>>>> In our site (https://www.shimmercat.com), we have measured HTTP/2
>>>> requests averaging at 60 bytes per request. Therefore, one may end up
>>>> saving up to 200 * 60 = 12  kB in traffic, bringing down the previous
>>>> numbers to 18 kB -12 kB =6 kB and 24 kB - 12 kB = 12 kB. I think that
>>>> 12 kB is acceptable for a site with 200 requests, specially since
>>>> HTTP/2 PUSH would greatly increase the data transfer density for those
>>>> sites.
>>>> Can we embed the cache digest in a header?
>>>> ------------------------------------------------------------
>>>> Having 24 kB of cache digest in a header may delay processing the
>>>> request more than acceptable, since most servers will wait to get the
>>>> entire header block before starting to create an answer. There is an
>>>> alternative however, and that would be to put a  field with the cache
>>>> digest in a request trailer, allowed with chunked transfer under
>>>> HTTP/1.1 and in all streams with HTTP/2. The pros of having the cache
>>>> digest in a header or trailer field are the following:  we don't break
>>>> with the tradition of exchanging cache state through headers,  headers
>>>> are visible to developers' tools, it would be possible to test things
>>>> using polyfills and service workers while the browsers catch up with
>>>> native implementations, no extensions to HTTP/2 are needed, and cache
>>>> digests would become possible even over plain old HTTP/1.1. It can
>>>> also be made a little more future-proof:
>>>> In the headers:
>>>>       cache-digest: trailers
>>>> (the indication above is not needed however if the cache-digest-scope
>>>> is used, see below)
>>>> In the trailers:
>>>>         cache-digest: data:application/golomb-coded-set;base64,.....
>>>> The cons is that ascii is bigger than binary.
>>>> Even if the CACHE_DIGEST frame is pursued, it would be nice to have
>>>>         cache-digest: frame
>>>> as part of the request (and this time in the headers section, not the
>>>> trailers) for the server to recognize that a cache digest frame is
>>>> coming and for developers to have a hint that said information is
>>>> being transmitted between client and server.
>>>> Distinguishing representation versions in the cache digest (Addressing point 1)
>>>> ---------------------------------------------------------------------------------------------------------
>>>> The GCS filter requires the client and the server to be able to
>>>> compute the same hash key for a given resource and version. As far as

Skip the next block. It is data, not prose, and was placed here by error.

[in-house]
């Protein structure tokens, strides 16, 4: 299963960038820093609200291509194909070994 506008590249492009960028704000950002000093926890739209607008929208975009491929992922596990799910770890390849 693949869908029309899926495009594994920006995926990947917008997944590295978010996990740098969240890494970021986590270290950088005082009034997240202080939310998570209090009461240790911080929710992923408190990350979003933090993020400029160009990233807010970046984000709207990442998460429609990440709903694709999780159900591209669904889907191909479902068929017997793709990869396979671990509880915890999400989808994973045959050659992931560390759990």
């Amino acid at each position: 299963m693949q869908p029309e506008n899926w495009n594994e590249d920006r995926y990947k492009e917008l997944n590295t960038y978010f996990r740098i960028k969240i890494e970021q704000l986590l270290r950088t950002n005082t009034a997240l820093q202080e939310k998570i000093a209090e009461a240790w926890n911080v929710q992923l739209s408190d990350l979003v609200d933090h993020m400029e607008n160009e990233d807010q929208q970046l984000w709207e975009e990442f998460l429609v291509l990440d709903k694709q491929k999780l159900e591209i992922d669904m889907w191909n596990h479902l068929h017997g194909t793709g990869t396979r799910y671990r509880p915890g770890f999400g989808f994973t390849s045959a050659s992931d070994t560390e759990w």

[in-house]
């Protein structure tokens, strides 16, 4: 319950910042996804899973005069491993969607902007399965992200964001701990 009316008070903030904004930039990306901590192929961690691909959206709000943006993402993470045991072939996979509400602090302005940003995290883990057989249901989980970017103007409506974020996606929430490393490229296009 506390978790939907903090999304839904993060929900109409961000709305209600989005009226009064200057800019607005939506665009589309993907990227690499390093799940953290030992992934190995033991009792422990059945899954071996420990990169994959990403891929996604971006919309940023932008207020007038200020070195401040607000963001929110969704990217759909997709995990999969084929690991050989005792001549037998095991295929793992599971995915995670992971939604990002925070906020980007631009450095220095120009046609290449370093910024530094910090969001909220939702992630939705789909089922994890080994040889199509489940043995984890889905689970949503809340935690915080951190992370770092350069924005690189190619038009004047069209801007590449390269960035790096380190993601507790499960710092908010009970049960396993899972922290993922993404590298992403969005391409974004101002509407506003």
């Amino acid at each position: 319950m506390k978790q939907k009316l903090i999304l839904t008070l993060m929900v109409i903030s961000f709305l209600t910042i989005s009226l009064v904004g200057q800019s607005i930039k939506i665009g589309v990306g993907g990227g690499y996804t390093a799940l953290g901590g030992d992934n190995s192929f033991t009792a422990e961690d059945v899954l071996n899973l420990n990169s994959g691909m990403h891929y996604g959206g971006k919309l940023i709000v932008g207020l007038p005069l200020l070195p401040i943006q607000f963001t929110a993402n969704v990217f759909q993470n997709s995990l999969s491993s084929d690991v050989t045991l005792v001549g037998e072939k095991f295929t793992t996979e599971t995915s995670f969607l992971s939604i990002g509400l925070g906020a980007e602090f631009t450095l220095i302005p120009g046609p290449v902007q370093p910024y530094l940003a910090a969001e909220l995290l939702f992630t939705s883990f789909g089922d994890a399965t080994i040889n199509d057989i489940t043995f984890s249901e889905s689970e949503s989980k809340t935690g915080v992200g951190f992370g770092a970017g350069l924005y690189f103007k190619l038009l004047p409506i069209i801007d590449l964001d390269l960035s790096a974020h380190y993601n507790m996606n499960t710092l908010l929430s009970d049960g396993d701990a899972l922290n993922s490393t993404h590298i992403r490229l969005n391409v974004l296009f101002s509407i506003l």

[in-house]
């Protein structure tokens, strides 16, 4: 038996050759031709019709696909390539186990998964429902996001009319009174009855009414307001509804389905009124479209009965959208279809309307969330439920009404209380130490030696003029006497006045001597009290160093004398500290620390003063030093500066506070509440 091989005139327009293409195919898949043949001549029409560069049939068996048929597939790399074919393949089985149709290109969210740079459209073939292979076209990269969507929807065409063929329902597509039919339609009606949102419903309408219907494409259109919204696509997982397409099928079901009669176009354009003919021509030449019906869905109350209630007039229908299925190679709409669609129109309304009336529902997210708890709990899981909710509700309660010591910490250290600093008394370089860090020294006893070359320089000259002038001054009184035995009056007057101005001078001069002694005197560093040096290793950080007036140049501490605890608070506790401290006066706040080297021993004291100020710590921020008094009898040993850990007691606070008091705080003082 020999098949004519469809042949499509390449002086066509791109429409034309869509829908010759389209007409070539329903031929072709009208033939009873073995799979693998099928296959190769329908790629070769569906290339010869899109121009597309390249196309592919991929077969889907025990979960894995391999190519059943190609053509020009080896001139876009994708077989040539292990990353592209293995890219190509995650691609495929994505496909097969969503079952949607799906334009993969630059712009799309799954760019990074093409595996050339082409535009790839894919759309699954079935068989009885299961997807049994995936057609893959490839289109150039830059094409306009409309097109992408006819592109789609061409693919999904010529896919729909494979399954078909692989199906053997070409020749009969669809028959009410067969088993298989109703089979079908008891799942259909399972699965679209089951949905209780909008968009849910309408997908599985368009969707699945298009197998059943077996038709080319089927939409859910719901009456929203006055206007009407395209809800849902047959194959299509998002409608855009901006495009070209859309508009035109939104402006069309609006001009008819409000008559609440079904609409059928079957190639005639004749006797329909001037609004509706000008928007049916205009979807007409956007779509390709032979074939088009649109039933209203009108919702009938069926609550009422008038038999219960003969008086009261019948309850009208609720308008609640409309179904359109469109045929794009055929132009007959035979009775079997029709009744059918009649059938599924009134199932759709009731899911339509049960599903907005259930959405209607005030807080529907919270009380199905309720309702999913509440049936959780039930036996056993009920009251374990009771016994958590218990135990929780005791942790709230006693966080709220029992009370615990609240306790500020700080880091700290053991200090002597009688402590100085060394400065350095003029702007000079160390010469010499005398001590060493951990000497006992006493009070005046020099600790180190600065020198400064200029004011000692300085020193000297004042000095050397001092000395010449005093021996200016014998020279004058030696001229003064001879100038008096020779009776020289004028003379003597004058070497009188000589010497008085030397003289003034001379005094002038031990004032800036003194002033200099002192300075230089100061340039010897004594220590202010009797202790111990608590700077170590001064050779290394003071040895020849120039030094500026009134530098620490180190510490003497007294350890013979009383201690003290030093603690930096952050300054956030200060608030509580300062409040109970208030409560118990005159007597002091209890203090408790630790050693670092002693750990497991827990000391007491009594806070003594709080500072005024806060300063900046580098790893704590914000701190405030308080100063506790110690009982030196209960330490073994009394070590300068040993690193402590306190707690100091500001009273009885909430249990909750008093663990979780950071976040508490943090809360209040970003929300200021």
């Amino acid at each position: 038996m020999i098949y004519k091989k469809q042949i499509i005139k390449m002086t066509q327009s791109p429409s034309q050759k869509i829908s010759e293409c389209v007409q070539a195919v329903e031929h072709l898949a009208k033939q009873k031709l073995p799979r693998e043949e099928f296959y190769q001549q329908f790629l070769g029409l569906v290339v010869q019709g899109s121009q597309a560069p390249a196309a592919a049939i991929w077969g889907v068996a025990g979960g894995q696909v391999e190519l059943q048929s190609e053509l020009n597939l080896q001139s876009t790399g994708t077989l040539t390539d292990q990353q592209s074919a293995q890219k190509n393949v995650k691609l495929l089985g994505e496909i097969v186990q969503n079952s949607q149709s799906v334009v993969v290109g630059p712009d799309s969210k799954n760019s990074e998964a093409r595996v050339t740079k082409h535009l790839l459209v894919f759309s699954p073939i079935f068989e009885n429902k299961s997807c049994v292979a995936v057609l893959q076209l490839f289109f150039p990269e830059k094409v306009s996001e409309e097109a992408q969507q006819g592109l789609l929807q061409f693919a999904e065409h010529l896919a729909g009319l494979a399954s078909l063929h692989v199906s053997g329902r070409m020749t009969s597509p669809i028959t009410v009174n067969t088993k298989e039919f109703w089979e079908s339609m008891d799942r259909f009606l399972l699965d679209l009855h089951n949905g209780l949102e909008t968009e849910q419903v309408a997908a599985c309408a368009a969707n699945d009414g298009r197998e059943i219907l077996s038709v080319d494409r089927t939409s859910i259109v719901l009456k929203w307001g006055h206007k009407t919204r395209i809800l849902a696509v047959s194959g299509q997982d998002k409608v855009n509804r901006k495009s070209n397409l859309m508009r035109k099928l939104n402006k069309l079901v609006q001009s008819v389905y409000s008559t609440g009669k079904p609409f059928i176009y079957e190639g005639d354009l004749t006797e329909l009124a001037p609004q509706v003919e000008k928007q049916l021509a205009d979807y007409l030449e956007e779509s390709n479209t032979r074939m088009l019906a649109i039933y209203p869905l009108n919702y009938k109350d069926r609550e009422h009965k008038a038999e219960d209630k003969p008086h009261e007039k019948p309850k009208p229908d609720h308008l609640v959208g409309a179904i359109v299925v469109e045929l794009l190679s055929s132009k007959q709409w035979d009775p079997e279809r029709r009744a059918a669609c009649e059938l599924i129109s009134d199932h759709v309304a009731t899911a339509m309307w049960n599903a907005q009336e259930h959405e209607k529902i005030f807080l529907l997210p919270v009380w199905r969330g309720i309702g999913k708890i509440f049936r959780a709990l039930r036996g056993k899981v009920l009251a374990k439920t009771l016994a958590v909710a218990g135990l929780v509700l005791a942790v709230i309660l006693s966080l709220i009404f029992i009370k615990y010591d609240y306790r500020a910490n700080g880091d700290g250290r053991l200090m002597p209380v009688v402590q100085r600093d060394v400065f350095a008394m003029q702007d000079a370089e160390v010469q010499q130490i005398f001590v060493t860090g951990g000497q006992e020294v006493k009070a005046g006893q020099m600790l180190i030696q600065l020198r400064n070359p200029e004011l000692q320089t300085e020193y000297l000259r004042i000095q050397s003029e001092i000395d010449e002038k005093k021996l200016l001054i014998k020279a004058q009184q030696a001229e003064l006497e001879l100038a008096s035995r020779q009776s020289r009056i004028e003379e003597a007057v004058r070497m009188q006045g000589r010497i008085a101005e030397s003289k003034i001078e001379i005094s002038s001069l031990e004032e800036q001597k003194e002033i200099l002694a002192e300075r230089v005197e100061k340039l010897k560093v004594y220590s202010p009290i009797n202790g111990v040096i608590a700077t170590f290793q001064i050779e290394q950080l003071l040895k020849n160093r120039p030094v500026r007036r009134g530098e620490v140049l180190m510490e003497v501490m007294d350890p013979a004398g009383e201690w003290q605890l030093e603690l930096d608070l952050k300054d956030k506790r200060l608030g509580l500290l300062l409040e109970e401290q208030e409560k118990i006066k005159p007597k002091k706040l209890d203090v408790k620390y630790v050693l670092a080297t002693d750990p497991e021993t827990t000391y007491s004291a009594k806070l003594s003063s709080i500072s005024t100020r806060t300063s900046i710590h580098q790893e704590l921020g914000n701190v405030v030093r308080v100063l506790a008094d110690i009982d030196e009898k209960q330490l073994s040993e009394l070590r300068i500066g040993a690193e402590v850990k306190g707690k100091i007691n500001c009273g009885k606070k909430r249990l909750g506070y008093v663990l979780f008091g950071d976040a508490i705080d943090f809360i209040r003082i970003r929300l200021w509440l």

>>>> I understand, having semantics here similar to if-modified-since would
>>>> not be possible. But strong etags could be used when computing the
>>>> key, therefore enabling the equivalent to if-none-match. Step 4 in the
>>>> algorithm of section 2.1 of the draft could be extended to have the
>>>> etag used together with the URL when taking the hash.
>>>> Which representations should be part of the digest? (Addressing point 4 and 5)
>>>> --------------------------------------------------------------------------------------------------------
>>>> I suggest to introduce the concept of cache digest scope. Only
>>>> representations which were given a cache digest scope would be made
>>>> part of a cache digest. And the set of representations URLs to be
>>>> included by the client in the digest would be the intersection of:
>>>> 1. The set of representations that have the same cache digest scope in
>>>> the browser's cache than the domain of the first request (the
>>>> document), and
>>>> 2. The set of representations in the browser's cache for which the
>>>> server is considered authoritative.
>>>> The cache digest scope would be unique per domain.
>>>> In other words, it would look like the following:
>>>> Client asks for
>>>>                  https://www.example.com/
>>>> Server answers, and adds a header
>>>>  cache-digest-scope: example
>>>> The server then answers or pushes
>>>>   https://static.example.com/styles.css ,
>>>>        it uses the same header
>>>>           cache-digest-scope: example.
>>>> The server also answers or pushes
>>>>   https://media.example.com/hero-1.png,
>>>>       but no cache-digest-scope is provided.
>>>> .... some time after, when a new connection is established by the same
>>>> client to fetch another page from the same domain:
>>>> Client asks for (a different page)
>>>>         https://www.example.com/page1.html ,
>>>>        now the client specifies a header
>>>>       cache-digest-scope: example
>>>>        client also provides a cache digest with all
>>>>        the resources that were assigned
>>>>        the same cache digest scope by the server.
>>>>        That digest would include the resource from
>>>> https://static.example.com/styles.css
>>>>        but not the one at
>>>>                 https://media.example.com/hero-1.png
>>>> The server answers and pushes a 304 not modified for
>>>> https://static.example.com/styles.css ,
>>>>        or a 200 with new contents, using a cache contents
>>>>        aware PUSH_PROMISE frame.
>>>> This  mechanism addresses 4 by allowing digests to extend over
>>>> multiple domains, and addresses 5 by allowing the server to control
>>>> which assets are part of the digest: resources *without* the
>>>> "cache-digest-scope" header are never made part of the digest. Also,
>>>> the holder of a wildcard certificate can still use it to host separate
>>>> multi-domain applications, for example (app1.example.com,
>>>> static1.example.com with cache digest scope "1") and
>>>> (app2.example.com, static2.example.com with cache digest scope "2"),
>>>> without fearing the cache digest to grow too big. Furthermore, if a
>>>> server doesn't implement PUSH or otherwise doesn't use the cache
>>>> digest, it implicitly opts out of cache digests,  saving bandwidth.
>>>> The cache-digest-scope: xxxx header would be idem in most requests and
>>>> responses, and HPACK in HTTP/2 could compress it to a few bytes by
>>>> using the dynamic table.
>>>> Best regards,
>>>> ----
>>>> Alcides.
>>>> [1] http://blog.kazuhooku.com/2015/12/optimizing-performance-of-multi-tiered.html
>>>> [2] http://nbviewer.ipython.org/github/shimmercat/art_timings/blob/master/TimingsOfResourceLoads.ipynb
>>> --
>>> Kazuho Oku

Kazuho Oku
Received on Tuesday, 12 January 2016 21:34:04 UTC